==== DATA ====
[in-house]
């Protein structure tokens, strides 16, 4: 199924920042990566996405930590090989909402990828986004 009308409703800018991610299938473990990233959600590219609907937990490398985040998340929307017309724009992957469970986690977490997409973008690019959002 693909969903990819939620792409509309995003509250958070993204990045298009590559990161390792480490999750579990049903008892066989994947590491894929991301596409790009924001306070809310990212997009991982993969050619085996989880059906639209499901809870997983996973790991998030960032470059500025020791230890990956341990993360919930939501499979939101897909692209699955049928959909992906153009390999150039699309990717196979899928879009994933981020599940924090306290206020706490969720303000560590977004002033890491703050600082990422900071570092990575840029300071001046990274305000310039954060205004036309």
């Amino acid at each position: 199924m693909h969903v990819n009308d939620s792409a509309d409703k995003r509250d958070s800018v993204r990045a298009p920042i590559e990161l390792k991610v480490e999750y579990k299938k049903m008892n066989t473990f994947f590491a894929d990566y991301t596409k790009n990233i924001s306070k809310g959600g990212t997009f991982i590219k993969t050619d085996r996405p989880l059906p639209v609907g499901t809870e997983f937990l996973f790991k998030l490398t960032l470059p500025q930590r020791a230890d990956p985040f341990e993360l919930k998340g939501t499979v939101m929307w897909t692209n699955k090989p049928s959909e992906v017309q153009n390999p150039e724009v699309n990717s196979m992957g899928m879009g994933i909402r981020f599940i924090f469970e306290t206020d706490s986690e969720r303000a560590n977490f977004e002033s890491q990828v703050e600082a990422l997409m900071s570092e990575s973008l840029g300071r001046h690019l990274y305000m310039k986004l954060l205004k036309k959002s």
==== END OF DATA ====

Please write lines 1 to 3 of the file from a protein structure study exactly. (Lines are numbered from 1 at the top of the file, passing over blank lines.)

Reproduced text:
[in-house]
């Protein structure tokens, strides 16, 4: 199924920042990566996405930590090989909402990828986004 009308409703800018991610299938473990990233959600590219609907937990490398985040998340929307017309724009992957469970986690977490997409973008690019959002 693909969903990819939620792409509309995003509250958070993204990045298009590559990161390792480490999750579990049903008892066989994947590491894929991301596409790009924001306070809310990212997009991982993969050619085996989880059906639209499901809870997983996973790991998030960032470059500025020791230890990956341990993360919930939501499979939101897909692209699955049928959909992906153009390999150039699309990717196979899928879009994933981020599940924090306290206020706490969720303000560590977004002033890491703050600082990422900071570092990575840029300071001046990274305000310039954060205004036309």
């Amino acid at each position: 199924m693909h969903v990819n009308d939620s792409a509309d409703k995003r509250d958070s800018v993204r990045a298009p920042i590559e990161l390792k991610v480490e999750y579990k299938k049903m008892n066989t473990f994947f590491a894929d990566y991301t596409k790009n990233i924001s306070k809310g959600g990212t997009f991982i590219k993969t050619d085996r996405p989880l059906p639209v609907g499901t809870e997983f937990l996973f790991k998030l490398t960032l470059p500025q930590r020791a230890d990956p985040f341990e993360l919930k998340g939501t499979v939101m929307w897909t692209n699955k090989p049928s959909e992906v017309q153009n390999p150039e724009v699309n990717s196979m992957g899928m879009g994933i909402r981020f599940i924090f469970e306290t206020d706490s986690e969720r303000a560590n977490f977004e002033s890491q990828v703050e600082a990422l997409m900071s570092e990575s973008l840029g300071r001046h690019l990274y305000m310039k986004l954060l205004k036309k959002s």